A fun ride in Disney land
Surprising parks results make analysts smileDisney on Tuesday posted an impressive $1.1 billion in net income in its fiscal second quarter and, in doing so, defied a weak U.S. economy that was supposed to have discouraged consumers from visiting expensive theme parks.
But in a conference call with analysts who were eager discuss the parks and resorts division, CEO Robert Iger made them wait while he first gave props to Miley Cyrus and the Jonas Brothers.
The teen idols even trumped "High School Musical," which Iger didn't mention until six minutes into the call.
The CEO, true to form, made no specific predictions, but he also touted the upcoming feature film releases "The Chronicles of Narnia: Prince Caspian" and "Wall-E," as well as the Jonas Brothers' telefilm "Camp Rock," which will air next month on the Disney Channel, ABC, ABC Family and Disney.com.
"Our creative pipeline has never been stronger," Iger said. He also suggested purchasing a Wall-E robot toy early because it will be a hot Christmas present, encouraged by the DVD's holiday release.
Analysts, though, already knew that Disney film and TV content would have a stellar showing in the quarter. So it was left for theme parks to provide upside surprise, and Disney didn't disappoint.
Revenue for parks and resorts rose 11% year-over-year to $2.7 billion, while segment operating income jumped 33% to $339 million.
Iger knew that parks and resorts were "top of mind" for analysts, and he told them that the business has been "resilient to date."
Sure, the company benefited internationally from a weak U.S. dollar, but Disney also saw increased attendance at Walt Disney World Resort and increased guest spending there, as well as increased revenue at Disney Vacation Club.
The company also saw favorable trends at Disneyland Resort Paris, and it benefited from the shift of the Easter holiday from the fiscal third quarter last year to the fiscal second quarter this year.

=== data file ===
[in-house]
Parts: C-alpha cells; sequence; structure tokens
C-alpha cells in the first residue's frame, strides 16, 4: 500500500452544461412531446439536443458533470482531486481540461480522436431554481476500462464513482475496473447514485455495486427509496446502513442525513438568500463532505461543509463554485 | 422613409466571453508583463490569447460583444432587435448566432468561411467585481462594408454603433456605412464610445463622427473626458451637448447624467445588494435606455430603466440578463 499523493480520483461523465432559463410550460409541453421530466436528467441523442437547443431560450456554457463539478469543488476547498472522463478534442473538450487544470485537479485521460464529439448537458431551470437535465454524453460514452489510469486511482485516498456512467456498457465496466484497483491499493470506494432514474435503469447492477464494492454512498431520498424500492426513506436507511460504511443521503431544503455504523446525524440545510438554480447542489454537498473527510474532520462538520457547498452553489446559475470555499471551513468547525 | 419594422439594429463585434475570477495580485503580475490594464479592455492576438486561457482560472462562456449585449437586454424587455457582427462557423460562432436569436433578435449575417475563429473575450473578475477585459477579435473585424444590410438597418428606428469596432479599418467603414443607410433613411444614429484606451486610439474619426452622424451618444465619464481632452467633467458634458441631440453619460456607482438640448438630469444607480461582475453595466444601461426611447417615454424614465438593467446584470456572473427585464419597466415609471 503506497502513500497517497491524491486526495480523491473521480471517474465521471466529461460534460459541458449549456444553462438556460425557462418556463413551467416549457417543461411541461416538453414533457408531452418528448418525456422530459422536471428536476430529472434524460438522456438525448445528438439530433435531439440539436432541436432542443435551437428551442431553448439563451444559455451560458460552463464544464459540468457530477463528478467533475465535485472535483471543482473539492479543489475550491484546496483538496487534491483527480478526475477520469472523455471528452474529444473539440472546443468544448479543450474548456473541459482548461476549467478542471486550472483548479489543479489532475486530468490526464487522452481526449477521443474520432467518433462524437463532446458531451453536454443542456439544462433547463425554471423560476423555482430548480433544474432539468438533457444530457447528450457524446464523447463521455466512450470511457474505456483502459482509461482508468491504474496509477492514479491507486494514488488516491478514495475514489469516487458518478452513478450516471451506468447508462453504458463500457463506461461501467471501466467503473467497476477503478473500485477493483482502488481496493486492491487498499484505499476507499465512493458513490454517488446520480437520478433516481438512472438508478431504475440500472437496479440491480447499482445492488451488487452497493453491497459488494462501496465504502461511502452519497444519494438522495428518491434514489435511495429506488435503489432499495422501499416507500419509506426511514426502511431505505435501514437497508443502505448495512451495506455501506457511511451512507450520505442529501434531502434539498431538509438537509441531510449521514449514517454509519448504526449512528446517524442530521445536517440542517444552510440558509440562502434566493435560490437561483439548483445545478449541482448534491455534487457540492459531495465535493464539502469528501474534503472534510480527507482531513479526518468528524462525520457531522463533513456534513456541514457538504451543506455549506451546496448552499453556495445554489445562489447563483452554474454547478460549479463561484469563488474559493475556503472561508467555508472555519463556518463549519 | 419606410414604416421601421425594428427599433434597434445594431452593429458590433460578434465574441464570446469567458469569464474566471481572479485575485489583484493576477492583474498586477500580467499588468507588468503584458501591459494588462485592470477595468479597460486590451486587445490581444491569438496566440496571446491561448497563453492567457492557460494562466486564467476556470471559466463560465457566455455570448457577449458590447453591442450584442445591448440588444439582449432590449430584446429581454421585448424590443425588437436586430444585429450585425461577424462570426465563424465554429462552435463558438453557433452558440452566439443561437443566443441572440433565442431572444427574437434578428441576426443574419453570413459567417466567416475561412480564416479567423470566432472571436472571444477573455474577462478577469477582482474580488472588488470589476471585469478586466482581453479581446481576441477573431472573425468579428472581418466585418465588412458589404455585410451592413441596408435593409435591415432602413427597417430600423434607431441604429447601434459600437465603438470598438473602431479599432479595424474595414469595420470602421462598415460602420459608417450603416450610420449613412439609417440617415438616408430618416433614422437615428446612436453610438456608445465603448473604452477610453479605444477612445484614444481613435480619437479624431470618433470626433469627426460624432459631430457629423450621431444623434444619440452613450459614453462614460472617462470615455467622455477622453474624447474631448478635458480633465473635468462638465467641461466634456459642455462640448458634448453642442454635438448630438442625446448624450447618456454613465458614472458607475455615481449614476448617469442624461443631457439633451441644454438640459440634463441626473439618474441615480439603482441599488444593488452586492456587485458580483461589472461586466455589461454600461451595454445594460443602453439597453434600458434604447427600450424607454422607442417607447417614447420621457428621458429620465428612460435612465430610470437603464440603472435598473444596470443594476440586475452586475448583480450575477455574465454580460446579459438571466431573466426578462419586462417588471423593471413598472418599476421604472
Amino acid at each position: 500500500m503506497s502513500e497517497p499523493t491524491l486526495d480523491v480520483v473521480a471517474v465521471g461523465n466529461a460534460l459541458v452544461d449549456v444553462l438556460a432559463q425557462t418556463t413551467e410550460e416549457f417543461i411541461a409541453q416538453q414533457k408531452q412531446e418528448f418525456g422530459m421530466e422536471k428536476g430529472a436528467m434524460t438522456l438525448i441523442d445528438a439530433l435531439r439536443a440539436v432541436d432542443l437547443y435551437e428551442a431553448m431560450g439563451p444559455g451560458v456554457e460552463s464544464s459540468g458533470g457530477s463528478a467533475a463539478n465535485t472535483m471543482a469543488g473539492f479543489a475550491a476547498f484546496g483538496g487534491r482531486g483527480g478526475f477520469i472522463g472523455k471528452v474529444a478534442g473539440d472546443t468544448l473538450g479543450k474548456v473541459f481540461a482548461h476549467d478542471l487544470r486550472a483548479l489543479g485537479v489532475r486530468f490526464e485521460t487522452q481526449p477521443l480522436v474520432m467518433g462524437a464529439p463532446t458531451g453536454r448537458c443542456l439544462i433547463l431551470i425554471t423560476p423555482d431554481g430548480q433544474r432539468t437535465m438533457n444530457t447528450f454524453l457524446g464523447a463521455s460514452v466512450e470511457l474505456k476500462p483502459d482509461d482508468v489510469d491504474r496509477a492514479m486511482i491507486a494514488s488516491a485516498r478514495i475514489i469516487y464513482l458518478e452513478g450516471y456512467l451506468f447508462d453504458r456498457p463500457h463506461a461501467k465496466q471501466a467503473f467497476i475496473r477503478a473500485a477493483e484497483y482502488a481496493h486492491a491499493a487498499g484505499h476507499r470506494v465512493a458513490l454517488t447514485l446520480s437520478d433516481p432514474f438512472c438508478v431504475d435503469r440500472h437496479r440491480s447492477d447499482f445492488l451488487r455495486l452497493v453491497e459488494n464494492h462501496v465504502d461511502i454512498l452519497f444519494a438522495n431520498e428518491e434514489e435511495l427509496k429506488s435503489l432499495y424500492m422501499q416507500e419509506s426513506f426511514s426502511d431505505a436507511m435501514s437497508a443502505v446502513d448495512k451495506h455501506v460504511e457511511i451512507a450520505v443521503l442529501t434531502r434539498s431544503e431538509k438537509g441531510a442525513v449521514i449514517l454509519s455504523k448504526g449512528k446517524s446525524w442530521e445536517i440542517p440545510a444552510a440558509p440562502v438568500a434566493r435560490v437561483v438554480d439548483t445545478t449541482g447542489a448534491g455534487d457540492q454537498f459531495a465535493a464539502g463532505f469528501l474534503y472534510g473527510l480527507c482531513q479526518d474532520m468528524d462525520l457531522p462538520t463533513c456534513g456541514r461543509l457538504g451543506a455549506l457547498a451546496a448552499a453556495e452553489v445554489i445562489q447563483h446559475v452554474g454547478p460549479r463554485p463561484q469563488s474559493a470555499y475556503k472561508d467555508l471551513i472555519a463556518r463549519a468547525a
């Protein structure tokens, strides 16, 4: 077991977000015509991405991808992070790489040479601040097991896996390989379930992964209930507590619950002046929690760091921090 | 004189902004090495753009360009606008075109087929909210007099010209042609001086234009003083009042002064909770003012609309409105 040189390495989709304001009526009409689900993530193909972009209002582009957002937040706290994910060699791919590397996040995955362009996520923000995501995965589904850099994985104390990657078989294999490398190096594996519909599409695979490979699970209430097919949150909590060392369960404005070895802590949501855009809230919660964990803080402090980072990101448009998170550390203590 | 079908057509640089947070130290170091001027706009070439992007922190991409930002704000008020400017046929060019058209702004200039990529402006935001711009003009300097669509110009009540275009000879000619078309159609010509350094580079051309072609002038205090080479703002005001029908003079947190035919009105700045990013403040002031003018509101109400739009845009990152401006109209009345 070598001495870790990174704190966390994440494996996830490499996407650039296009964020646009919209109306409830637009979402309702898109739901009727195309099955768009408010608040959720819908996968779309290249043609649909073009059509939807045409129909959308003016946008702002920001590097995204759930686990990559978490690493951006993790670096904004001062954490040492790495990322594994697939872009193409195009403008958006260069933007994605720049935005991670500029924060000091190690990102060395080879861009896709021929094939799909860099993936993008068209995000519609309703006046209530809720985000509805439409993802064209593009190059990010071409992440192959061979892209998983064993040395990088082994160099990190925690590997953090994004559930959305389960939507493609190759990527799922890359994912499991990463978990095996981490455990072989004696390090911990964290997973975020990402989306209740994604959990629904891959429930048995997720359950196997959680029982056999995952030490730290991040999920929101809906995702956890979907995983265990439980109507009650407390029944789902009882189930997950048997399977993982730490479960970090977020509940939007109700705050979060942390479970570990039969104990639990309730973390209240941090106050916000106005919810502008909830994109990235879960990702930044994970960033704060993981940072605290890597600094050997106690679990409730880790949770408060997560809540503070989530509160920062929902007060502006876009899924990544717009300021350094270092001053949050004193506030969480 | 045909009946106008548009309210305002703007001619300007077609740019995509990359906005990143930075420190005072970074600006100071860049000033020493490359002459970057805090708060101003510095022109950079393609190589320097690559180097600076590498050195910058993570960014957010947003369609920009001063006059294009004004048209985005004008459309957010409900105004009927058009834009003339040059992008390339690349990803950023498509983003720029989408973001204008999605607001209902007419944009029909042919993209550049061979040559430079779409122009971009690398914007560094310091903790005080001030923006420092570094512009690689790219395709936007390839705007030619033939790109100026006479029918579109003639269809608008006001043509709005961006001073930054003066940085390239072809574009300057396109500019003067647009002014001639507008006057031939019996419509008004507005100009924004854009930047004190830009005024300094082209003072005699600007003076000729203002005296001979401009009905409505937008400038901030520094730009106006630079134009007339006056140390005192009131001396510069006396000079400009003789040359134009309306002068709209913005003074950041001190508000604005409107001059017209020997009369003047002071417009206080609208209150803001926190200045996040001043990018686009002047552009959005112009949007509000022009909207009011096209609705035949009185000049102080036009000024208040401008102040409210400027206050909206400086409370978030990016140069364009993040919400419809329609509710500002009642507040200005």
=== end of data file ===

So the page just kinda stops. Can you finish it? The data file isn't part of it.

Iger also credited synergies, singling out the "High School Musical" attraction at Hong Kong Disneyland, and he said the company has been successful at persuading consumers to stay at Disney properties when visiting the theme parks as opposed to cheaper third-party lodgings.
Even domestic hotel bookings are ahead for the second half of the year compared with the second half of last year, despite soaring gas prices and persistent speculation of a U.S. economy headed for or already in recession.
Overall, Disney's net income was up 22% on revenue that rose 10% to a hefty $8.7 billion.
Studio entertainment was a standout, with operating income up 61% to $377 million on revenue that rose 18% to $1.8 billion. Domestic home entertainment was a big contributor with such DVDs as "Enchanted," "The Game Plan" and "No Country for Old Men" selling well.
Media networks saw operating income improve 14% to $1.3 billion on revenue that was up 5% to $3.6 billion. ESPN boasted higher affiliate and advertising revenue, while ABC's "Grey's Anatomy" and "Lost" had nice showings internationally.
Consumer products was the laggard, with 10% revenue growth to $551 million but operating income that dropped 14% to $107 million. "Hannah Montana" and "High School Musical" merchandise were standouts, as was the video game "Turok."
"Relative to expectations, it is the theme parks that are performing best," said Steven Birenberg of Northlake Capital Management. "It may be luck, but the timing and success of the theme-park business plan just may allow the parks to miss this economic slowdown, especially if the economy is recovering in 2009."
Disney shares, up 1.3% during the regular session to $33.73, rose another 2.5% in after-hours trading Tuesday.
Edward Jones analyst Robin Diedrich called Disney's results "pretty solid overall" and said its stock and Viacom's are her two top picks in the sector.